I’ve been so busy lately that I have hardly had time to study, and what free time I do have I prefer to spend on philosophy. But I don’t want you to think that I don’t want to help you, or that I am too lazy to bother, and so you have spurred me to start writing this book about the Theory of Public Speaking.
It is true that being able to express oneself fully and easily is a very rewarding skill, and one that needs to be controlled by proper knowledge and strict mental discipline. And so I’m pleased to start this project.
Some writers appear frightened of appearing to know too little. They go off on tangents and end up writing about irrelevant topics in order, I think, to make the art of rhetoric seem more difficult to understand than it needs to be. I, on the other hand, have concentrated only on those topics that are pertinent to the theory of public speaking.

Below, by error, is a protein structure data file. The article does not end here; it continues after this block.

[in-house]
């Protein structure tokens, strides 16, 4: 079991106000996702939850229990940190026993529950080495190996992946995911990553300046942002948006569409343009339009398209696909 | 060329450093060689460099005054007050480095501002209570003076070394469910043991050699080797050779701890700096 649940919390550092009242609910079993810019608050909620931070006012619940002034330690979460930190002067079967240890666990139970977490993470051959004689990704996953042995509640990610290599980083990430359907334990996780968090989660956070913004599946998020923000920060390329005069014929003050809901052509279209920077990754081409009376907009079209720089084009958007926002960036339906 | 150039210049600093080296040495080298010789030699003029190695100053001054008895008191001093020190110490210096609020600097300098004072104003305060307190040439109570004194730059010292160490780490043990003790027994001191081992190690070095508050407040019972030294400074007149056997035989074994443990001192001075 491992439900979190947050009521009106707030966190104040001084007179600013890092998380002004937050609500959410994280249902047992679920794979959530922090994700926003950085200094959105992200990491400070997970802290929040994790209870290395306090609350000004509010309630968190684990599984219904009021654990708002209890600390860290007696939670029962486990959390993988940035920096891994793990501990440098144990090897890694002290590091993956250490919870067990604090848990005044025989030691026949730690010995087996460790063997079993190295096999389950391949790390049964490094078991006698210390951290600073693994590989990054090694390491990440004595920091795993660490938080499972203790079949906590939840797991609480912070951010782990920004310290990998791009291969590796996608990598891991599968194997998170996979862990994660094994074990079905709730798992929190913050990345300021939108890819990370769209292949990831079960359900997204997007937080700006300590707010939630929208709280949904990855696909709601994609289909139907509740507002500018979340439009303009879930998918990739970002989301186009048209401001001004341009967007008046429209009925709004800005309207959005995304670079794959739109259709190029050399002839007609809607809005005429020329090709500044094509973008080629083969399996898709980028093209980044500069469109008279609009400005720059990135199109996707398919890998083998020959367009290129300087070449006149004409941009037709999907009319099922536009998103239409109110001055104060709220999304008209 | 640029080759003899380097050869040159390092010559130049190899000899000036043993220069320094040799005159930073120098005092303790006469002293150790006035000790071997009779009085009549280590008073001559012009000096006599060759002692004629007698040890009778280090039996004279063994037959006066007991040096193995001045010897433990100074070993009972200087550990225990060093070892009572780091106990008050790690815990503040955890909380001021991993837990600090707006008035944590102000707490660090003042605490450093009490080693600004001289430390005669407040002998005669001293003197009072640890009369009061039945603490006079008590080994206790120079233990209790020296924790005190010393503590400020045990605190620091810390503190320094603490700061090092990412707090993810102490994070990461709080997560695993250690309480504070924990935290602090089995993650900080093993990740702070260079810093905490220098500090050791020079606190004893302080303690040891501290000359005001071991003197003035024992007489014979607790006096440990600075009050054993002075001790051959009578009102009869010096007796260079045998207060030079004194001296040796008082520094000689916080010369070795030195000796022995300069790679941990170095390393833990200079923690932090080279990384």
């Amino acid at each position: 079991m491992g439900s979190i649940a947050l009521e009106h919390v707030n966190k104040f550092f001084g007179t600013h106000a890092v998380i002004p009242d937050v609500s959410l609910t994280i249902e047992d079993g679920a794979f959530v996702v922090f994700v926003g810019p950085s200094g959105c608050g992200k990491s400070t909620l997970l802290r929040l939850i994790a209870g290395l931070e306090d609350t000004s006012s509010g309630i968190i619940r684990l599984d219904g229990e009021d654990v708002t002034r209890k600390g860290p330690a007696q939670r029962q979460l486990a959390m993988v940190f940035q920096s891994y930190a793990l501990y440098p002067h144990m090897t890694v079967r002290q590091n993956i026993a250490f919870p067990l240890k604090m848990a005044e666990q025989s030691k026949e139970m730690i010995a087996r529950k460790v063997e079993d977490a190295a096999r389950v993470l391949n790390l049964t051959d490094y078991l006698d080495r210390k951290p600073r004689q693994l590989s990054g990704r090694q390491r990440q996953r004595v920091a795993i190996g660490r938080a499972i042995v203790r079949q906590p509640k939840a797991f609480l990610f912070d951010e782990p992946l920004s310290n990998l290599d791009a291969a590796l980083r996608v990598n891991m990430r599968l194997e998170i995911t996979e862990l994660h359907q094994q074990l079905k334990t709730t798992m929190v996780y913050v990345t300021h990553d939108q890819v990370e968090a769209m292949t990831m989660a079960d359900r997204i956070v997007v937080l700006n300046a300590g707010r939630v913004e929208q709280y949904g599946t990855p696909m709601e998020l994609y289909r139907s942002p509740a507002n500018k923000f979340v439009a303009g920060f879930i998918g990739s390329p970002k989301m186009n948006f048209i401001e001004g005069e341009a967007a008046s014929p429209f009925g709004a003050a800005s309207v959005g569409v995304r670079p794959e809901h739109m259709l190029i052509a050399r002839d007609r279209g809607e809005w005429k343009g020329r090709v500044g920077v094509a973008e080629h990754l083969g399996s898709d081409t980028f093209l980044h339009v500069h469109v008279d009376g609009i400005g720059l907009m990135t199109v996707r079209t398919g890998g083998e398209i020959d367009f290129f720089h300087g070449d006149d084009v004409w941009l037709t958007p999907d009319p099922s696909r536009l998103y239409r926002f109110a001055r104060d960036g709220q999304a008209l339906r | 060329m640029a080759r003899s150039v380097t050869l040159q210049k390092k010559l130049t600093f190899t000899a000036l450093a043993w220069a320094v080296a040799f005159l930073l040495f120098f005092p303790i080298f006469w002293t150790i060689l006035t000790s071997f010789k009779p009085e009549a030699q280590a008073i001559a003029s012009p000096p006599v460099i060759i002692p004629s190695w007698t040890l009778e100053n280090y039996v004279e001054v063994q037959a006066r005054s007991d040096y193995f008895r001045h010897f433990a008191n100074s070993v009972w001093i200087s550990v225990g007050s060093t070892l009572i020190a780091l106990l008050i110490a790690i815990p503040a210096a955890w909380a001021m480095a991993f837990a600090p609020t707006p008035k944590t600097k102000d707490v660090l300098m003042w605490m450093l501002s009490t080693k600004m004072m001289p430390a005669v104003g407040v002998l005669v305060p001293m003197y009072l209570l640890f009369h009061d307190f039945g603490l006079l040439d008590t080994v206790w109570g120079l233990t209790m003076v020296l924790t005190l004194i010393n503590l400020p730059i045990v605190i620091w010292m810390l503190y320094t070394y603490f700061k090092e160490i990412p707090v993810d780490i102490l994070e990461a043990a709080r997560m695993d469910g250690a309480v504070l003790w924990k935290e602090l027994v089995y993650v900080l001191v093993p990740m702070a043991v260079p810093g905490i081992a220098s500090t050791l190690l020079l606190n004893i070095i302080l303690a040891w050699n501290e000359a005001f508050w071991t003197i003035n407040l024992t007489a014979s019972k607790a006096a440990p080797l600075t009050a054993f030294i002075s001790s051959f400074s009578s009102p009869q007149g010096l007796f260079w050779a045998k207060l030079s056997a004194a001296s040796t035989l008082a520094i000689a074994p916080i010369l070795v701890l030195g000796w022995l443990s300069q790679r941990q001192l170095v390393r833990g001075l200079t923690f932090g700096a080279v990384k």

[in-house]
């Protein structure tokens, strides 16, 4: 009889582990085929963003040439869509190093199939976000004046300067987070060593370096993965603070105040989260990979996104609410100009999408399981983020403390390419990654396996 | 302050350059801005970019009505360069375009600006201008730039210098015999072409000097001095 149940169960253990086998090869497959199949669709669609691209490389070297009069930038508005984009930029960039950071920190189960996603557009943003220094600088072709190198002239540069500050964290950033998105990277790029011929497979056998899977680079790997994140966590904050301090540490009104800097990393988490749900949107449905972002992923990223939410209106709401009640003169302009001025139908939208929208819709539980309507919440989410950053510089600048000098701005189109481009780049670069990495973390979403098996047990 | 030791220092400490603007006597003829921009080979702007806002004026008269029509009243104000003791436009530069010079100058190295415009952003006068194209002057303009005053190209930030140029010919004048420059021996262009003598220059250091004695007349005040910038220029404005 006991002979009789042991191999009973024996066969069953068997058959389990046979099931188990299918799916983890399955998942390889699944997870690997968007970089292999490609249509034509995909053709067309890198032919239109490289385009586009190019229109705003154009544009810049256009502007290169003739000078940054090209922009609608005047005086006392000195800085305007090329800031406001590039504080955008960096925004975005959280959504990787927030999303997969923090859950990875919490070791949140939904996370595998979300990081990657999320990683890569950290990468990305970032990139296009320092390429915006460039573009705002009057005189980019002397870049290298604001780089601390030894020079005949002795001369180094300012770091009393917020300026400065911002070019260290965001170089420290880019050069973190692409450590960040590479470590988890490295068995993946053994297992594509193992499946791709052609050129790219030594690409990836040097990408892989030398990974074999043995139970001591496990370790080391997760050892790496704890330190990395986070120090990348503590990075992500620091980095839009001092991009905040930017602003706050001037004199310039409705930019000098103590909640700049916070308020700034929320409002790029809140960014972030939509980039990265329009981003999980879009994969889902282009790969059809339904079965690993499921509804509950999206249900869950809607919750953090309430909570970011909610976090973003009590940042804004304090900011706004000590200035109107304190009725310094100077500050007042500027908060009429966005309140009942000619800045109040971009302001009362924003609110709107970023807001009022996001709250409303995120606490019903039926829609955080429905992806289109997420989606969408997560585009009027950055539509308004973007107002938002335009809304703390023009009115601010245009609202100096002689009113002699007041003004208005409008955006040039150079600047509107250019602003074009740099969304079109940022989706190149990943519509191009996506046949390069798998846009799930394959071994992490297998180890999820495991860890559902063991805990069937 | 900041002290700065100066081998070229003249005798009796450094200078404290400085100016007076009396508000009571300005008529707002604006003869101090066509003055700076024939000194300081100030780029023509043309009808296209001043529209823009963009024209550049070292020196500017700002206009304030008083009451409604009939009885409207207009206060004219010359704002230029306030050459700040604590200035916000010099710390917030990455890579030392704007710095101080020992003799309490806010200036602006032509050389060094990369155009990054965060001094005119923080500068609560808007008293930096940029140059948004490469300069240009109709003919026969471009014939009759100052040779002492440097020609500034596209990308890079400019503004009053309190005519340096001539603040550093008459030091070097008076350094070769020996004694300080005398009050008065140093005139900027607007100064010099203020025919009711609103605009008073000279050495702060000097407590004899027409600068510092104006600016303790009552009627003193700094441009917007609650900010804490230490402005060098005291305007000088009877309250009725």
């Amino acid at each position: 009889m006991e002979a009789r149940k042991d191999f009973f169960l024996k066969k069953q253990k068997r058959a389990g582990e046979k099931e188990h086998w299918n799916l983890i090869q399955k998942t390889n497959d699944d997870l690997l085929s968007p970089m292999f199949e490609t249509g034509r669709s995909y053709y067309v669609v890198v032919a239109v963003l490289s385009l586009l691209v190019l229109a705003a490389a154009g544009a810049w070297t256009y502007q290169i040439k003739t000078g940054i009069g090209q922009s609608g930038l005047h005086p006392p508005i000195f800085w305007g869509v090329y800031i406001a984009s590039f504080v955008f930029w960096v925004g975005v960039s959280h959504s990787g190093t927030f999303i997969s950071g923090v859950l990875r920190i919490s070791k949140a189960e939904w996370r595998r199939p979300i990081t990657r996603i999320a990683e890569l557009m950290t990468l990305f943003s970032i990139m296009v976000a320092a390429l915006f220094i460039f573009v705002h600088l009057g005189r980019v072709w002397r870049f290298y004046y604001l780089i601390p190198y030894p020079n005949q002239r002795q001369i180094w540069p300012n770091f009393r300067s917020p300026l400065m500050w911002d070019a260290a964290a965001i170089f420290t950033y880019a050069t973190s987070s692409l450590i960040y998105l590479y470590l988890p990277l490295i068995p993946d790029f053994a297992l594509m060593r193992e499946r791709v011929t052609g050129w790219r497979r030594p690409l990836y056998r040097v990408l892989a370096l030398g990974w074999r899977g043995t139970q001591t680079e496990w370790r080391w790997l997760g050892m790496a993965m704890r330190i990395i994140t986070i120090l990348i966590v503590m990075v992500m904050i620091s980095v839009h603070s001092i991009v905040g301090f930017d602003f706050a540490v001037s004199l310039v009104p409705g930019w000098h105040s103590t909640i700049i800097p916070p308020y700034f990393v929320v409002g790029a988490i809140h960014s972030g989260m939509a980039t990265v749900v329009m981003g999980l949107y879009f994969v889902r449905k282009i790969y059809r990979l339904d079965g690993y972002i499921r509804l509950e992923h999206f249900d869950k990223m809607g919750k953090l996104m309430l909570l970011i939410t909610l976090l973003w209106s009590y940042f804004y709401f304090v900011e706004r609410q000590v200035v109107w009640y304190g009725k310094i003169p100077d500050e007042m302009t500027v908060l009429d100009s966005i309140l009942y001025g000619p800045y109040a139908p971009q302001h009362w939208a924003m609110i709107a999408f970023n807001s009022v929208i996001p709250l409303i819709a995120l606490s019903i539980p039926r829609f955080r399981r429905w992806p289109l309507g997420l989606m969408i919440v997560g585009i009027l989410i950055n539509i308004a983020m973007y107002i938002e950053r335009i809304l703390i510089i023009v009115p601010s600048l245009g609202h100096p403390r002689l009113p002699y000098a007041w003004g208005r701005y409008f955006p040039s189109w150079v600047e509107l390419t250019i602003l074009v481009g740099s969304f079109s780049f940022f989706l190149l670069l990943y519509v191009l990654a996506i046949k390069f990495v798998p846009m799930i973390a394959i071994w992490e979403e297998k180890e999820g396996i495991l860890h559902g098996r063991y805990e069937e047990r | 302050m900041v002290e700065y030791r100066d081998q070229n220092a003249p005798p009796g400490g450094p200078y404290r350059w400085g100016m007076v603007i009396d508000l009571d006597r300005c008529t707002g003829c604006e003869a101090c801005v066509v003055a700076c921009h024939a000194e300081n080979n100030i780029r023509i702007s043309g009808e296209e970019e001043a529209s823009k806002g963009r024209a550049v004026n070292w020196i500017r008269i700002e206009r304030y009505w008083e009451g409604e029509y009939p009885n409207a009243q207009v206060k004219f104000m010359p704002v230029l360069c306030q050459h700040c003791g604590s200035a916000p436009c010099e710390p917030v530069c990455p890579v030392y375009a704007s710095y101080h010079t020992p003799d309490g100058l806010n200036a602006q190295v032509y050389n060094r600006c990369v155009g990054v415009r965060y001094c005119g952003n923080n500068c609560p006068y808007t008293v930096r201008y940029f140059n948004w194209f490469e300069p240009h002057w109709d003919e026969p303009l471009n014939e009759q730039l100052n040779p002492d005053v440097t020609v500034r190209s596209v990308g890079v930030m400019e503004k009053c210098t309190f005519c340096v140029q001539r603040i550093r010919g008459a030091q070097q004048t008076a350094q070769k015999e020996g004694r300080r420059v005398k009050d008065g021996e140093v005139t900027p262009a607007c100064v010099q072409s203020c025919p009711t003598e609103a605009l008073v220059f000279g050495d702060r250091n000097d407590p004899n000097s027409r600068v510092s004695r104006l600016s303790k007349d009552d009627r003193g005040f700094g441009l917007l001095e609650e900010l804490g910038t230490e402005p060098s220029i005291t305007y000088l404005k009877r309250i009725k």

I’m not aiming to make money, nor do I want fame and glory, like many other writers. My reason for writing this book is simply to fulfil your wishes.
Anyway, to avoid any more boring verbosity, I shall begin my discussion on the subject. But, first, I must give you one important instruction. Knowing the theory, without practising speaking, is useless. It is important for you to realise that the principles I outline here must be put into practice.
[Adaptation from Rhetorica ad Herennium, Book 1]
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